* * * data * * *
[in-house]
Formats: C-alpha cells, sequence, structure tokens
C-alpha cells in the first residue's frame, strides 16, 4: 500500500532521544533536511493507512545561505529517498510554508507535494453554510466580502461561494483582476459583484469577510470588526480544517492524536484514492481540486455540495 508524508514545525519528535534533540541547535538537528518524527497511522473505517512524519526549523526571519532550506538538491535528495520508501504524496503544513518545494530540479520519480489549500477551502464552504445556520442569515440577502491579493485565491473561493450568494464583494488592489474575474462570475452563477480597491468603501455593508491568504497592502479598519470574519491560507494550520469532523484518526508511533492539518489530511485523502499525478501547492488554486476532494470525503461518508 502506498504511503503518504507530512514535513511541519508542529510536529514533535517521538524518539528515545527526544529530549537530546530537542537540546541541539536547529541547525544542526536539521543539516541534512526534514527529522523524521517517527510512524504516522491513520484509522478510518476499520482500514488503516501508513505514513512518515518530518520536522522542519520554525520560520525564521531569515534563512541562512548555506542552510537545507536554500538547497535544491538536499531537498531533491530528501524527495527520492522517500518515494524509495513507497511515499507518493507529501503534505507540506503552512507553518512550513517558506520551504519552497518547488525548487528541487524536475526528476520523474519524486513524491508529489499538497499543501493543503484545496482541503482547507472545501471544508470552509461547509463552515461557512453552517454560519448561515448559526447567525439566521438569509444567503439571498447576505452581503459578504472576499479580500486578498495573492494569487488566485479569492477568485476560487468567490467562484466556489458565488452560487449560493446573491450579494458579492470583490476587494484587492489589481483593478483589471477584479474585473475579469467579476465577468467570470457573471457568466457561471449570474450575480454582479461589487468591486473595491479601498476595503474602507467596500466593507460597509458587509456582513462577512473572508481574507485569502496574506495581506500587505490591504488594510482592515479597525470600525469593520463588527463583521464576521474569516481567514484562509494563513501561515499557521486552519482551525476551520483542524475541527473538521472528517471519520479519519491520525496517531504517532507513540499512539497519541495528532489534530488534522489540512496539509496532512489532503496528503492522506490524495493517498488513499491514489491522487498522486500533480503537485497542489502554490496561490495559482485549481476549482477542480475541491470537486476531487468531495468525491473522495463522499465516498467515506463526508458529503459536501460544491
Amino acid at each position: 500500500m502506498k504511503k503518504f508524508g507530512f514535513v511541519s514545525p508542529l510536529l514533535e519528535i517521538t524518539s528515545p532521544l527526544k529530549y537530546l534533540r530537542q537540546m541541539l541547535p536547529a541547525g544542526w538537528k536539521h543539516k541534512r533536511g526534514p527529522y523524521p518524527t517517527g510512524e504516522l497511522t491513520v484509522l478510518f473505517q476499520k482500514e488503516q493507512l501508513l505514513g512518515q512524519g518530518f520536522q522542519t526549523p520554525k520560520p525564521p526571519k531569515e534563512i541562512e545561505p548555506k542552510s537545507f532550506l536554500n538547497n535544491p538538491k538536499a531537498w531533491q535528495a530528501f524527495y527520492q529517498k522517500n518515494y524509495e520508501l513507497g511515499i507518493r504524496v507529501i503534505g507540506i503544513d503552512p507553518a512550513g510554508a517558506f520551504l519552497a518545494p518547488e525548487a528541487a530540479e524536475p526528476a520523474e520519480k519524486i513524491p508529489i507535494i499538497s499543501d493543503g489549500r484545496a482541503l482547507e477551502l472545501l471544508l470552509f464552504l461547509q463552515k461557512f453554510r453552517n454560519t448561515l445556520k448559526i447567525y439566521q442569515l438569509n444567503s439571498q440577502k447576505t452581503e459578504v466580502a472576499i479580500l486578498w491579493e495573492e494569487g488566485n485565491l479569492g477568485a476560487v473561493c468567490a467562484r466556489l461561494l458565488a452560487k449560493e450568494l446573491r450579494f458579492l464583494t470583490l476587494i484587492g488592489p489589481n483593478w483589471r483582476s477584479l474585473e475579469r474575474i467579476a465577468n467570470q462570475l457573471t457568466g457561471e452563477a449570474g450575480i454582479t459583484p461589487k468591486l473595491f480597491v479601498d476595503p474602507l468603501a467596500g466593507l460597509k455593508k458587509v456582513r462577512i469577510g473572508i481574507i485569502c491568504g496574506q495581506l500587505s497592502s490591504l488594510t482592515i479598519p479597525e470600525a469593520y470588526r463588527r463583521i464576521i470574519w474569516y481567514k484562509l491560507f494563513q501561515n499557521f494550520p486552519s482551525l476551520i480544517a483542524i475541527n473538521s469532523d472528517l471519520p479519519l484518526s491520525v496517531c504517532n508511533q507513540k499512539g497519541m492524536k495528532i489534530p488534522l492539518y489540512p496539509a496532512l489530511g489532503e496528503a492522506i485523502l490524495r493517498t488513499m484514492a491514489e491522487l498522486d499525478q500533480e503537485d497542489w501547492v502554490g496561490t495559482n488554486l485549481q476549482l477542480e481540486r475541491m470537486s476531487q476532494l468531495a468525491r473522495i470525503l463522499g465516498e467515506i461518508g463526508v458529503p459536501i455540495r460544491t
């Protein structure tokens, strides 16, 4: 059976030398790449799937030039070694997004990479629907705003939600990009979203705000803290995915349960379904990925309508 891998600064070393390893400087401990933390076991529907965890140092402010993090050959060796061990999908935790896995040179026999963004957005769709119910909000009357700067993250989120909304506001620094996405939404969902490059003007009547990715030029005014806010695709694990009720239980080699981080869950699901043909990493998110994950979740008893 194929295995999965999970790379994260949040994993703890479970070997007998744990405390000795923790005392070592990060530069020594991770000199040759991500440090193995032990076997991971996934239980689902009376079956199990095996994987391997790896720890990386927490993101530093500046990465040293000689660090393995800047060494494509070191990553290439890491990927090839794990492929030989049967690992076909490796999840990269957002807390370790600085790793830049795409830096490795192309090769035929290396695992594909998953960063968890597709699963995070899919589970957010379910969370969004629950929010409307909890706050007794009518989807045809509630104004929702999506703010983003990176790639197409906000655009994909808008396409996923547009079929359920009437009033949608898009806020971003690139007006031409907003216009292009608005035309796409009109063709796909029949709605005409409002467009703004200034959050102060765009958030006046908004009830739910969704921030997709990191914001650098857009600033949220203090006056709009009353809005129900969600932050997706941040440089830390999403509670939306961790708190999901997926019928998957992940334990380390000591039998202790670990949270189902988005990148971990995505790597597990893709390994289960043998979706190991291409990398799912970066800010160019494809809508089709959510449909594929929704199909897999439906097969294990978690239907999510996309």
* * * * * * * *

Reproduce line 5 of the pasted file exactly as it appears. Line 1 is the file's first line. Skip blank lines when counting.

């Protein structure tokens, strides 16, 4: 059976030398790449799937030039070694997004990479629907705003939600990009979203705000803290995915349960379904990925309508 891998600064070393390893400087401990933390076991529907965890140092402010993090050959060796061990999908935790896995040179026999963004957005769709119910909000009357700067993250989120909304506001620094996405939404969902490059003007009547990715030029005014806010695709694990009720239980080699981080869950699901043909990493998110994950979740008893 194929295995999965999970790379994260949040994993703890479970070997007998744990405390000795923790005392070592990060530069020594991770000199040759991500440090193995032990076997991971996934239980689902009376079956199990095996994987391997790896720890990386927490993101530093500046990465040293000689660090393995800047060494494509070191990553290439890491990927090839794990492929030989049967690992076909490796999840990269957002807390370790600085790793830049795409830096490795192309090769035929290396695992594909998953960063968890597709699963995070899919589970957010379910969370969004629950929010409307909890706050007794009518989807045809509630104004929702999506703010983003990176790639197409906000655009994909808008396409996923547009079929359920009437009033949608898009806020971003690139007006031409907003216009292009608005035309796409009109063709796909029949709605005409409002467009703004200034959050102060765009958030006046908004009830739910969704921030997709990191914001650098857009600033949220203090006056709009009353809005129900969600932050997706941040440089830390999403509670939306961790708190999901997926019928998957992940334990380390000591039998202790670990949270189902988005990148971990995505790597597990893709390994289960043998979706190991291409990398799912970066800010160019494809809508089709959510449909594929929704199909897999439906097969294990978690239907999510996309």